Walmart reported on Feb. 19 that it would increase wages and establish more predictable work schedules for employees. New employees will receive a minimum wage of $9 an hour beginning in April 2015 and $10 starting in 2016.
In a letter to Walmart “associates,” Walmart’s chief executive officer and president, Doug McMillon, explained the new policy: “We’re always trying to do the right thing and build a stronger business.
“We frequently get it right but sometimes we don’t. When we don’t, we adjust,” he said. “When we take a step back, it’s clear to me that one of our highest priorities must be to invest more in our people this year.”
Business analysts say the retail giant’s wage decision is being driven by pressure from other large retailers like the Gap, which similarly adjusted its pay scale upward last year. The new wage schedule should help with employee retention and would allow the company to unify wage standards that have become complicated by successful local and statewide campaigns to raise minimum wages around the country.
In a statement to the press, Emily Wells, an organizer with the worker-advocates group OUR Walmart, said, “The company is addressing the very issues that we have been raising about the low pay and erratic scheduling.” Wells added, however, that “this announcement still falls short of what American workers need to support our families.” She argues that Walmart can do much more. “With $16 billion in profits and $150 billion in wealth for the owners, Walmart can afford to provide the good jobs that Americans need—and that means $15 an hour, full-time, consistent hours and respect for our hard work.”
The Rev. Sinclair Oubre of the Catholic Labor Network cautioned that the Walmart decision still leaves much room for improvement, and not just on wages. He pointed out that the higher wage remains far from a genuine living wage for the many retail workers with families to support.
“Anything that helps workers move closer to a living wage,” said Father Oubre, “we would support.” Though the Walmart minimum is now about 25 percent above the federal minimum wage and about 50 cents to a dollar more per hour than its entry-level workers had been receiving, the increase falls far short of the $15 an hour currently sought by labor activists in the retail and fast-food industries.
Beyond the relatively minimal impact on what Catholic social teaching suggests should be a just wage for workers, Father Oubre points out that the Walmart move does not increase the chances that its superstores will become more welcoming of union organizing efforts. Walmart has been notoriously aggressive in efforts to keep unions out of its stores.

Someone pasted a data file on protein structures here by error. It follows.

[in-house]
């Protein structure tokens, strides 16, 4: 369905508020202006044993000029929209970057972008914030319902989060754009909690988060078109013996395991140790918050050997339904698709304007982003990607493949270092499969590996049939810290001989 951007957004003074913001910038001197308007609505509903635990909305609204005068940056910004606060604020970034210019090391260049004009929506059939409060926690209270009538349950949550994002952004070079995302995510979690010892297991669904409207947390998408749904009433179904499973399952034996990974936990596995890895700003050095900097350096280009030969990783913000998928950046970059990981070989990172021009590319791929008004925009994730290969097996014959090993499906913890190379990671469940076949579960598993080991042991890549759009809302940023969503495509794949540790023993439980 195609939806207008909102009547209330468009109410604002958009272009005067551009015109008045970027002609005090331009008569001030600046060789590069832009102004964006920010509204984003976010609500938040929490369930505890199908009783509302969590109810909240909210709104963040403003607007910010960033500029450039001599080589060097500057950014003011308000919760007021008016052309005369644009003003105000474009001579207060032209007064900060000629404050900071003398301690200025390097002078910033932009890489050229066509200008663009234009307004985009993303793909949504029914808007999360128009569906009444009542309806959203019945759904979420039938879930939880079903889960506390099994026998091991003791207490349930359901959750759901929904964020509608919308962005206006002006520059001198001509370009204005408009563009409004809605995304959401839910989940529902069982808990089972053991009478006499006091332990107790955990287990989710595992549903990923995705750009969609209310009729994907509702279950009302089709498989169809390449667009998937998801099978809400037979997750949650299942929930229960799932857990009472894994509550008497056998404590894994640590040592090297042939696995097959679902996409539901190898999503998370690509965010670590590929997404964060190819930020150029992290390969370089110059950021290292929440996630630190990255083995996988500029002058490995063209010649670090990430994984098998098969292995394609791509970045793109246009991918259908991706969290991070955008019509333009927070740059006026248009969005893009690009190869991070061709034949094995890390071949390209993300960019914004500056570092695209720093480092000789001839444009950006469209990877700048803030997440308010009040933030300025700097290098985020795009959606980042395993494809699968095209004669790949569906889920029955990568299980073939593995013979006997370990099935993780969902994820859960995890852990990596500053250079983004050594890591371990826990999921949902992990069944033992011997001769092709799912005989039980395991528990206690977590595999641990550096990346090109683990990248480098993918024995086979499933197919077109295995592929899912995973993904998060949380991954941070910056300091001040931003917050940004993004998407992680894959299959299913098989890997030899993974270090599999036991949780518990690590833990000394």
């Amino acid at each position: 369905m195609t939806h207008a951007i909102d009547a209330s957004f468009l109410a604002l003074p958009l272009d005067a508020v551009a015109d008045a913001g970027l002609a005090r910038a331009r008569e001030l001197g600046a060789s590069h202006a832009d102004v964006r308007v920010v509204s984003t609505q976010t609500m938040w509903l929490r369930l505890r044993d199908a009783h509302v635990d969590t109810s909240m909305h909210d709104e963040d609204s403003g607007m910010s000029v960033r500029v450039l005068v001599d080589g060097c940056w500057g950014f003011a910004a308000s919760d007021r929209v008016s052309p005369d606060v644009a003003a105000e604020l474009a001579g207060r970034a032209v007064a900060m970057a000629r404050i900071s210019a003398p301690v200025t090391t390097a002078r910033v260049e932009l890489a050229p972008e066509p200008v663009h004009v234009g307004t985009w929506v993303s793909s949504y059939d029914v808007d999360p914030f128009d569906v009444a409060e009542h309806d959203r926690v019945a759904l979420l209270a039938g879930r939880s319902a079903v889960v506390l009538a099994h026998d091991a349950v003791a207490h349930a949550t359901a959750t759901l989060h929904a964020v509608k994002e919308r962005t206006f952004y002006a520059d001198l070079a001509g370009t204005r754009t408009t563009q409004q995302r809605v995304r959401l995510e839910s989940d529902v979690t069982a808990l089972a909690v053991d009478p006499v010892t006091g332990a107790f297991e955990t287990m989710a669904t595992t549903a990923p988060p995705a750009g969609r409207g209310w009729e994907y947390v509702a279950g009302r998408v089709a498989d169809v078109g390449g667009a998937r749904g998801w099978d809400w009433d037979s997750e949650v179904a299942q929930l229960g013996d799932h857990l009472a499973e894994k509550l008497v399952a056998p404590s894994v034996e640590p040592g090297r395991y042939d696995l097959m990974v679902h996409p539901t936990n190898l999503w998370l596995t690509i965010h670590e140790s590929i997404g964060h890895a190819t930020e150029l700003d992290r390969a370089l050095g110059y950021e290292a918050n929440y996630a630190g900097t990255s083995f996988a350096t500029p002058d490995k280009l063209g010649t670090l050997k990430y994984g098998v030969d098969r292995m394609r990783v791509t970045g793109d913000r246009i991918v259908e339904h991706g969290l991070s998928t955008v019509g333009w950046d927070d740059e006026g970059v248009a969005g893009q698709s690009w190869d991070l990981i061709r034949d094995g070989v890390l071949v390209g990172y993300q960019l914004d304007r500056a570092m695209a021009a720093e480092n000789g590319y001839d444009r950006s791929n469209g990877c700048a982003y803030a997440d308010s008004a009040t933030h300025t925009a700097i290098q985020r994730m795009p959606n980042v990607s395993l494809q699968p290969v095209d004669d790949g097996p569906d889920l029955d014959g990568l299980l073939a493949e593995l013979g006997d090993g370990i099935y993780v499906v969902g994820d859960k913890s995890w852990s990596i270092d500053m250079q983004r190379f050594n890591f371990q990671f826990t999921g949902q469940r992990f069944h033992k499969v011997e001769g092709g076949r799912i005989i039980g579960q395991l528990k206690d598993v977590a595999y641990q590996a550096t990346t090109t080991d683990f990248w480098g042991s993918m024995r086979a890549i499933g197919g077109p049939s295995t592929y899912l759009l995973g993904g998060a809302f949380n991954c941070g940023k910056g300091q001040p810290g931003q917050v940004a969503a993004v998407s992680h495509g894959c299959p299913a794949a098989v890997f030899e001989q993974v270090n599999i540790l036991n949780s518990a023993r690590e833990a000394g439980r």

“As Catholics, what cannot be lost in this discussion is that for 120 years our church has insisted that it is a natural right of workers to join together in associations [that allow workers to engage] in collective bargaining,” he said. Catholic consumers, Father Oubre said, should treat with concern “retail or even ecclesial institutions which believe they do not need to have collective bargaining because they know what workers need and don’t let workers articulate what those needs are themselves.” He said such paternalism undercuts workers’ human dignity.
“Walmart could pay $20 an hour,” Father Oubre added, “but there would still be a justice issue here because of the natural right of workers to join in associations and represent themselves continues to be virulently denied.”
The Walmart move should put pressure on other low-paying retailers to follow suit. Because of Walmart’s mammoth scale—it employs more than 1.4 million people at its hundreds of locations in the United States—it essentially establishes wage and benefit policy for the entire retail sector. For good or ill, Walmart can call the tune.
“This very positive action should not distract [U.S. Catholics] from the larger goal, which is two-fold,” Father Oubre said. “Employers have a responsibility to pay a living wage to employees, and we as consumers have a responsibility to be willing to pay a premium so that our fellow workers have a just wage.”